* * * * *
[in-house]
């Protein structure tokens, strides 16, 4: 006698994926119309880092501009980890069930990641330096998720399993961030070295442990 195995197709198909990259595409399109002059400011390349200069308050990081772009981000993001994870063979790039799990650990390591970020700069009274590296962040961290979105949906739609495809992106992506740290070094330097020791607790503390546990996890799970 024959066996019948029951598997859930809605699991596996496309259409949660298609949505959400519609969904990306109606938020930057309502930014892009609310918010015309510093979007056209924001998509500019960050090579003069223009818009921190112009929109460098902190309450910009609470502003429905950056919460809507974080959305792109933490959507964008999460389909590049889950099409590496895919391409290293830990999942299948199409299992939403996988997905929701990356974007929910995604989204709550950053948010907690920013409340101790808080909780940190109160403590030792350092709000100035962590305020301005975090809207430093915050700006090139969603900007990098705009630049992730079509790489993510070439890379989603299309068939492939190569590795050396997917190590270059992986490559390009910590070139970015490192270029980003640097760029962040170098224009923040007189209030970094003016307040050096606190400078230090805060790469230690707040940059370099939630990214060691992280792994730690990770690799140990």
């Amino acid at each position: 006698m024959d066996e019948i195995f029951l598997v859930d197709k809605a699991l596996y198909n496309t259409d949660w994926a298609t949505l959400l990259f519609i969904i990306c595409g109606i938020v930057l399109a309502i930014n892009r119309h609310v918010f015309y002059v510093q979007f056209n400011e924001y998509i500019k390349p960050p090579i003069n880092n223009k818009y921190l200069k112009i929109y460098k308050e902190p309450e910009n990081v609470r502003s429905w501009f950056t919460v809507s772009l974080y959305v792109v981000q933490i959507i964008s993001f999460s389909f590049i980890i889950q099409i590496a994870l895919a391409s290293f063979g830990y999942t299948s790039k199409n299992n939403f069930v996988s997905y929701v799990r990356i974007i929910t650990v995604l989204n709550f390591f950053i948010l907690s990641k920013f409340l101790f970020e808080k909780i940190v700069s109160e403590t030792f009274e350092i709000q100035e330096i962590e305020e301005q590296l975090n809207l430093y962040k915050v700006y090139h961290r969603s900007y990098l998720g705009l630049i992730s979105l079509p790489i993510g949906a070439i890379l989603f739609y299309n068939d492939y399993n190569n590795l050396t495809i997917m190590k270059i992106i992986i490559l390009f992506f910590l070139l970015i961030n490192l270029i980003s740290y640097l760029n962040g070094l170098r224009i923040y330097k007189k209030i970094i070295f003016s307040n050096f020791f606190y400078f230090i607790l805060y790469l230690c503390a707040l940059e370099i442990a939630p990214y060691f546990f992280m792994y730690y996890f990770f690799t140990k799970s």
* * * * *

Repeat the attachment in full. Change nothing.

[in-house]
């Protein structure tokens, strides 16, 4: 006698994926119309880092501009980890069930990641330096998720399993961030070295442990 195995197709198909990259595409399109002059400011390349200069308050990081772009981000993001994870063979790039799990650990390591970020700069009274590296962040961290979105949906739609495809992106992506740290070094330097020791607790503390546990996890799970 024959066996019948029951598997859930809605699991596996496309259409949660298609949505959400519609969904990306109606938020930057309502930014892009609310918010015309510093979007056209924001998509500019960050090579003069223009818009921190112009929109460098902190309450910009609470502003429905950056919460809507974080959305792109933490959507964008999460389909590049889950099409590496895919391409290293830990999942299948199409299992939403996988997905929701990356974007929910995604989204709550950053948010907690920013409340101790808080909780940190109160403590030792350092709000100035962590305020301005975090809207430093915050700006090139969603900007990098705009630049992730079509790489993510070439890379989603299309068939492939190569590795050396997917190590270059992986490559390009910590070139970015490192270029980003640097760029962040170098224009923040007189209030970094003016307040050096606190400078230090805060790469230690707040940059370099939630990214060691992280792994730690990770690799140990």
């Amino acid at each position: 006698m024959d066996e019948i195995f029951l598997v859930d197709k809605a699991l596996y198909n496309t259409d949660w994926a298609t949505l959400l990259f519609i969904i990306c595409g109606i938020v930057l399109a309502i930014n892009r119309h609310v918010f015309y002059v510093q979007f056209n400011e924001y998509i500019k390349p960050p090579i003069n880092n223009k818009y921190l200069k112009i929109y460098k308050e902190p309450e910009n990081v609470r502003s429905w501009f950056t919460v809507s772009l974080y959305v792109v981000q933490i959507i964008s993001f999460s389909f590049i980890i889950q099409i590496a994870l895919a391409s290293f063979g830990y999942t299948s790039k199409n299992n939403f069930v996988s997905y929701v799990r990356i974007i929910t650990v995604l989204n709550f390591f950053i948010l907690s990641k920013f409340l101790f970020e808080k909780i940190v700069s109160e403590t030792f009274e350092i709000q100035e330096i962590e305020e301005q590296l975090n809207l430093y962040k915050v700006y090139h961290r969603s900007y990098l998720g705009l630049i992730s979105l079509p790489i993510g949906a070439i890379l989603f739609y299309n068939d492939y399993n190569n590795l050396t495809i997917m190590k270059i992106i992986i490559l390009f992506f910590l070139l970015i961030n490192l270029i980003s740290y640097l760029n962040g070094l170098r224009i923040y330097k007189k209030i970094i070295f003016s307040n050096f020791f606190y400078f230090i607790l805060y790469l230690c503390a707040l940059e370099i442990a939630p990214y060691f546990f992280m792994y730690y996890f990770f690799t140990k799970s």